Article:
Book Reviews – Talking, Arguing and being Assertive.

In Non-Fiction Writing on January 25, 2011 at 13:46

Many of us find that first contact a little daunting; walking into a room full of strangers can silence even the most outgoing of people, but with Emma Sargent and Tim Fearon’s book anything is possible. Tim’s acting career and Emmas business experience meld seamlessly into a book that can be used as a manual for overcoming those intangible barriers that we put up around ourselves.

Their premise is that all talking is about belief, confidence, preparation and application – knowing what you want to say and finding a way to do it. There is also a chapter on how you know when to stop talking, something that can come with nerves or inexperience. It all boils down to those four basics, and this is a good solid example of a book that tries to help the reader make the most of their communicative talents. It’s well worth the investment in time to try some of the techniques proposed by the authors. A handy book in a world full of talking.

Jonathan Herring’s book on how to argue, is something that I thought I knew how to do already. But it’s not about the ranting that we all want to do when connected to a call centre overseas, or discovering that a parking ticket has been placed on our car when we’d left it for ’only five minutes’. Jonathan’s book attempts to  dissect the techniques that need to be used in order that an argument concentrates on the facts, and doesn’t descend into something more personal.

The book talks about the tactics of an argument. Is it between two people acting as agents for two organisations, or is it a more personal contract? There is more to an argument than simply stating the facts and expecting a positive result. As with any negotiation (and this is what an argument is), there are false avenues of discussion, deliberate  distractions and the final dénouement when the real business of the conversation takes place.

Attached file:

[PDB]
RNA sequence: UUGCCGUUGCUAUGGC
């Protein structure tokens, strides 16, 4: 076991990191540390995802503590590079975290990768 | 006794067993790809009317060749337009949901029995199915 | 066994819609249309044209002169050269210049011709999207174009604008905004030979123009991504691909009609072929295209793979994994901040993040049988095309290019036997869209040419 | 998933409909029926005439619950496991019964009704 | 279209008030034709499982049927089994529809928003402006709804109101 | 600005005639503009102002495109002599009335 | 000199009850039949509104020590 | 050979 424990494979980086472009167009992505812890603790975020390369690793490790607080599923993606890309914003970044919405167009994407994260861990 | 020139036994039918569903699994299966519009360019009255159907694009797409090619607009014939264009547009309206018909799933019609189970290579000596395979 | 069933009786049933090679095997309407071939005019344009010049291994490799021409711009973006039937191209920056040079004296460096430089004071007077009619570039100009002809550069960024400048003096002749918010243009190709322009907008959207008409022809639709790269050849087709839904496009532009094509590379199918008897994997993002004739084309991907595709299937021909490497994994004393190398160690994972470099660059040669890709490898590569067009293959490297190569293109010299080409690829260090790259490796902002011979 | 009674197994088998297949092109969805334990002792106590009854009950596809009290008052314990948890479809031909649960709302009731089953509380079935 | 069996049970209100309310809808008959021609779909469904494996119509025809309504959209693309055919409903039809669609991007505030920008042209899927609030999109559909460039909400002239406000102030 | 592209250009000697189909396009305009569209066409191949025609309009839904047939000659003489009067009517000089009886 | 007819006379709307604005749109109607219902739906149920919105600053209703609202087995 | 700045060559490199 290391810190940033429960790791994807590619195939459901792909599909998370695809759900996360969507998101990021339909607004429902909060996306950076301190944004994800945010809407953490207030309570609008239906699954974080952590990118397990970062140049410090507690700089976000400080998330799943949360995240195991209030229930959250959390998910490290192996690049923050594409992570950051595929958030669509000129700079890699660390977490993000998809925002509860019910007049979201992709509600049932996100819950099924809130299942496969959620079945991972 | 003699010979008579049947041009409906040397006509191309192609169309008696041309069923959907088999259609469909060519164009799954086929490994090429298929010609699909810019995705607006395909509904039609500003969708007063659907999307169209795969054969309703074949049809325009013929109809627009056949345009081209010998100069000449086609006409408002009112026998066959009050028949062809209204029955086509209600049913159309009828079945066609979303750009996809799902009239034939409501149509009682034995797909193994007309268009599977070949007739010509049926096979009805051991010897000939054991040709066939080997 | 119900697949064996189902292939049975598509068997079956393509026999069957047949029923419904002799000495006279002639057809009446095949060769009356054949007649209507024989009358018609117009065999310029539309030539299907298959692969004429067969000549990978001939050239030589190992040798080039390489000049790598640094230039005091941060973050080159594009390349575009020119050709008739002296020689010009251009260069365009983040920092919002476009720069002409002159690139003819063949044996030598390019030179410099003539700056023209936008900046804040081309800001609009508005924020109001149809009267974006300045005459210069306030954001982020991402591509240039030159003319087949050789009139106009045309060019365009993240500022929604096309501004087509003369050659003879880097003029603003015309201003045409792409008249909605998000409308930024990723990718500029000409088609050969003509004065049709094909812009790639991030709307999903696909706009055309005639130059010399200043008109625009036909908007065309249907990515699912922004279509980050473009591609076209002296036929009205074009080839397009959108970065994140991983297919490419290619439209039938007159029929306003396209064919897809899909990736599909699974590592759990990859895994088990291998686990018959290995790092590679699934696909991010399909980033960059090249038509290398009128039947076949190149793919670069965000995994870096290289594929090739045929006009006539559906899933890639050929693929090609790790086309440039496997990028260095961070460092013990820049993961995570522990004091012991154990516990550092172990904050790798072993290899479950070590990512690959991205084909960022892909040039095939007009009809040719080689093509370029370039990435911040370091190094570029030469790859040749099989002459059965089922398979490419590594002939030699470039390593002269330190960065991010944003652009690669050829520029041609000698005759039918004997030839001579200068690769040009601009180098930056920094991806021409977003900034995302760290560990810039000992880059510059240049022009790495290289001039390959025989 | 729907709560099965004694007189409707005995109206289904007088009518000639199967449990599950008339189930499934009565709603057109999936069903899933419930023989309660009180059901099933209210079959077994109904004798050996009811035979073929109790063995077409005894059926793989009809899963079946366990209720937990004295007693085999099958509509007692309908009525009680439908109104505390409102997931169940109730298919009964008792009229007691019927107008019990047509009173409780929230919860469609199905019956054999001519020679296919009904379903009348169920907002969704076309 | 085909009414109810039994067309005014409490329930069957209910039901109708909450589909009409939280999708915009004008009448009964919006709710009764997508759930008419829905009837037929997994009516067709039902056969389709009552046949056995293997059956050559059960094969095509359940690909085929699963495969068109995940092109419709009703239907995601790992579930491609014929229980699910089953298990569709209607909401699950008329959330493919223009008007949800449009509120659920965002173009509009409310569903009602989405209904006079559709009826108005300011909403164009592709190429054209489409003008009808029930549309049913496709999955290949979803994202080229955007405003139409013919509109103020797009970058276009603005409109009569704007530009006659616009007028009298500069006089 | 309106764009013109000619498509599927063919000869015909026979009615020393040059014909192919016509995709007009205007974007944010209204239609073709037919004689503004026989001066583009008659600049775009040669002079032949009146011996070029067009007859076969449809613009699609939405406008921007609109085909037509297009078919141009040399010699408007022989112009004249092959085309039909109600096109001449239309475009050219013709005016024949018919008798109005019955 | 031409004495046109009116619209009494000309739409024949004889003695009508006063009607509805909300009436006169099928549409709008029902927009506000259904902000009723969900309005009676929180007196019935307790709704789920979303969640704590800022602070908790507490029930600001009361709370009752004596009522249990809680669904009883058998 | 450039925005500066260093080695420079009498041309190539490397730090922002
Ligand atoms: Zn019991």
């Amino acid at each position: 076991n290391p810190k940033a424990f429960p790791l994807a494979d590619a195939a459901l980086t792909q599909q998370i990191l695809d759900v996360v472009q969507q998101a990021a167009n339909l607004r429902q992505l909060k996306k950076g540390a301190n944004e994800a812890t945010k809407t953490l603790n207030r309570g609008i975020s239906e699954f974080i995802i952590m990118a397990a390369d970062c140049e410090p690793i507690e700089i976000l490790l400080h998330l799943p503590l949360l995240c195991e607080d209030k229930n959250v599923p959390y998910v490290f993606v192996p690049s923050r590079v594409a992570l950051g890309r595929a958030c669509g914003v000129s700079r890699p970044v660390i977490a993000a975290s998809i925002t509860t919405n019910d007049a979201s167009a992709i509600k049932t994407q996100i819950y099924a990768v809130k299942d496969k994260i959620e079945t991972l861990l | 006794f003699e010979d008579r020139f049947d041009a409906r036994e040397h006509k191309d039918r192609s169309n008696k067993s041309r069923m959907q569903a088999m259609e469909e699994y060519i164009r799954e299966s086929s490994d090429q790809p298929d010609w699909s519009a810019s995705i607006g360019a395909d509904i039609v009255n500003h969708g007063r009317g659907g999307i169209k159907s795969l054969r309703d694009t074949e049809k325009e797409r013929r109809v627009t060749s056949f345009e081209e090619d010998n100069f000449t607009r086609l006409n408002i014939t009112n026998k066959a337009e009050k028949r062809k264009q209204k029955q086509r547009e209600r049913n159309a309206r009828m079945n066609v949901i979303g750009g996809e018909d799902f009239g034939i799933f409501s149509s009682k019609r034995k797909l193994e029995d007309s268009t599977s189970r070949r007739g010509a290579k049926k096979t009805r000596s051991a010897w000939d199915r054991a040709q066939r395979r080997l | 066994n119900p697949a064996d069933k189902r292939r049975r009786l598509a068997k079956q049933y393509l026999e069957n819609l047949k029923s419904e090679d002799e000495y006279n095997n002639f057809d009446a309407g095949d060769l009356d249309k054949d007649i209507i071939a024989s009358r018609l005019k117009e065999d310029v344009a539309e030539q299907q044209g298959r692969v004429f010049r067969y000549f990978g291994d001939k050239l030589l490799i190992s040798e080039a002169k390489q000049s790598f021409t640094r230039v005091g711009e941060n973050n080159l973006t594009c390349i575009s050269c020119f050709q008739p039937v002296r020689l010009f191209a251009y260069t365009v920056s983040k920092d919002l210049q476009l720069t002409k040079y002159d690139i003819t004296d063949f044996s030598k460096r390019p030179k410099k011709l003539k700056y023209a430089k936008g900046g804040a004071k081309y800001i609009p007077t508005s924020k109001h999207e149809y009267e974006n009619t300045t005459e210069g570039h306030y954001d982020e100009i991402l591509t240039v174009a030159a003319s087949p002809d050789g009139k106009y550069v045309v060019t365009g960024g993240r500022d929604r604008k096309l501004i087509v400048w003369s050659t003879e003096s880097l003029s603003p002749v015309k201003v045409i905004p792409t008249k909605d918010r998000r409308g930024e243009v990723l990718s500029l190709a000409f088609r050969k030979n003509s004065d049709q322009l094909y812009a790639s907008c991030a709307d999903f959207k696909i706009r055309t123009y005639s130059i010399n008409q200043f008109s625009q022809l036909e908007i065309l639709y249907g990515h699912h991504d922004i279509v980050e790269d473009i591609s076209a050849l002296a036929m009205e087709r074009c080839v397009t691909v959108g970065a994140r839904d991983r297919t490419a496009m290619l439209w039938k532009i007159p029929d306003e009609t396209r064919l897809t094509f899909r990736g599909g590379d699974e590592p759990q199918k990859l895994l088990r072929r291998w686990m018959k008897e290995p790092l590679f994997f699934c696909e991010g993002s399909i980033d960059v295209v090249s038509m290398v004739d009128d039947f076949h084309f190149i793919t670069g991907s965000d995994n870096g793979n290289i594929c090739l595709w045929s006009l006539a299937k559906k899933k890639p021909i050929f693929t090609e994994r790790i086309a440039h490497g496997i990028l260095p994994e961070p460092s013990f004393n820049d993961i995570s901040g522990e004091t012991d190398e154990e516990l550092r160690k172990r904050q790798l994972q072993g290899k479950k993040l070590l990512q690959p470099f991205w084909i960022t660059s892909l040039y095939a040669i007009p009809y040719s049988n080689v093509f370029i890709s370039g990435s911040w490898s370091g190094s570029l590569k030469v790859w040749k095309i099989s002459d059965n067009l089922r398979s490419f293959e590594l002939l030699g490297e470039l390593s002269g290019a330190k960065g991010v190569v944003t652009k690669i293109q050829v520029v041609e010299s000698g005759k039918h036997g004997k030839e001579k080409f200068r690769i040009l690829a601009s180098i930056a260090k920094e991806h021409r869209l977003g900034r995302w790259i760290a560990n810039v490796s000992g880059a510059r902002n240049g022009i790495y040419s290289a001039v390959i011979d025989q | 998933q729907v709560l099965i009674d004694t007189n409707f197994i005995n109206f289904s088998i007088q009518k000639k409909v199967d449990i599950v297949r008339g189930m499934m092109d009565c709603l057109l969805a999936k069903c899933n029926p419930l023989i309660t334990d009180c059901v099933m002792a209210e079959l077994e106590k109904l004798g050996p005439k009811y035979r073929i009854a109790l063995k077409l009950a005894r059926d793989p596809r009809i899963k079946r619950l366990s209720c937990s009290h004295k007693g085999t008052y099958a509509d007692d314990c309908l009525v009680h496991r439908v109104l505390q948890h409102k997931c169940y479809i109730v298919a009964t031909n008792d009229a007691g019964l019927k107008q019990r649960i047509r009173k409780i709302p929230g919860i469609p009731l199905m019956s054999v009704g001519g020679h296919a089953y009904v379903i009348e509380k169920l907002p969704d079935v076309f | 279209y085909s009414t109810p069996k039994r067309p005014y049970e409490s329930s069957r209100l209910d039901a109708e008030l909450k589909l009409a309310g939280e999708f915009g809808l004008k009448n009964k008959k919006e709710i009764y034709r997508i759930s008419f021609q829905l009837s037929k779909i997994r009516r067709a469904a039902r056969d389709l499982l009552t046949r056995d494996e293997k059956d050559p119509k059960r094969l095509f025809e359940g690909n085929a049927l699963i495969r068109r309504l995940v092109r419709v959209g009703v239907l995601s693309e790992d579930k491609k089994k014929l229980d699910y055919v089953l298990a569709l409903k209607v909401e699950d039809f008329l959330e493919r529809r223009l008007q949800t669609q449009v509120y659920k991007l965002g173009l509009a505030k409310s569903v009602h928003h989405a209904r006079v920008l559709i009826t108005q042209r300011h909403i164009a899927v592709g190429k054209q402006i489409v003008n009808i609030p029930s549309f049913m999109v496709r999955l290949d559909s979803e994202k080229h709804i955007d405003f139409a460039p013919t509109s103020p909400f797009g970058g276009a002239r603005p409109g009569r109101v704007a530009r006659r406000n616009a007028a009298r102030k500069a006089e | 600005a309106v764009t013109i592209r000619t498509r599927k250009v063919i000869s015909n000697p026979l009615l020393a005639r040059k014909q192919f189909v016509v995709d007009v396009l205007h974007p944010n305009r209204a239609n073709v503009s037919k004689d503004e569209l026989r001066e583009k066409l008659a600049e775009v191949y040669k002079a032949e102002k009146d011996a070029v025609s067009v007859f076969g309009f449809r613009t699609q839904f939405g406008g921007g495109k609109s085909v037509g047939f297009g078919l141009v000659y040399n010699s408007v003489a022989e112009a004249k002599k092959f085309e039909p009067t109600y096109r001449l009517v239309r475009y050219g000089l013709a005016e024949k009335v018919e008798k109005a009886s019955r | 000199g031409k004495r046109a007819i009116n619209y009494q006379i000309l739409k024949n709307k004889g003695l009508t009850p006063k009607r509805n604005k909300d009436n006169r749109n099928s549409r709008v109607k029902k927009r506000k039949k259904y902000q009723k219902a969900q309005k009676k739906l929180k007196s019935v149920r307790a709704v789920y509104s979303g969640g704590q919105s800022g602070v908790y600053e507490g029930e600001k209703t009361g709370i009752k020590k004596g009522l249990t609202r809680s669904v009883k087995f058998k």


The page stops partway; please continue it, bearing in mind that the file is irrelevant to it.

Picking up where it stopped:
This is a book that I found very enlightening, and one that I will employ then next time I need to talk to an overseas call centre. You never know I might come out on top this time.

The final book in this trilogy is the book on being assertive. Assertiveness is different to aggression in that it is about putting a stake in the ground about who you are, but recognising that other people have the right to do the same. Aggression is about threats and dismissals, whereas assertiveness is about confidence and certainty.

Looking to be an assertive person, is something that requires a knowledge of who you are, and a confidence that you’re happy in yourself to be a person that you are comfortable with. It is about responsibility for things that go wrong that are your fault, and recognising that we all need space – physical and mental, to live our lives productively. It is also about limits. One of the examples used in the book is that of Rosa Parks who as a black woman refused to get up from a Whites-only seat in a segregated bus. When asked why she did it, she said that she hadn’t planned to do it but that she’d decided to stand up for her rights as black people had endured too much for too long.

Sue Hadfield and Gill Hasson have written an excellent book that anyone can use to start changing their lives to become more positive and assertive. I can totally recommend it to anyone who feels that they could do with a little magic to transform their lives.

This book review was originally published on Family Friendly Working, a site packed with advice on flexible work for mums and dads.

Have you enjoyed this review? If you have, click through and buy the book HERE!, HERE! and HERE!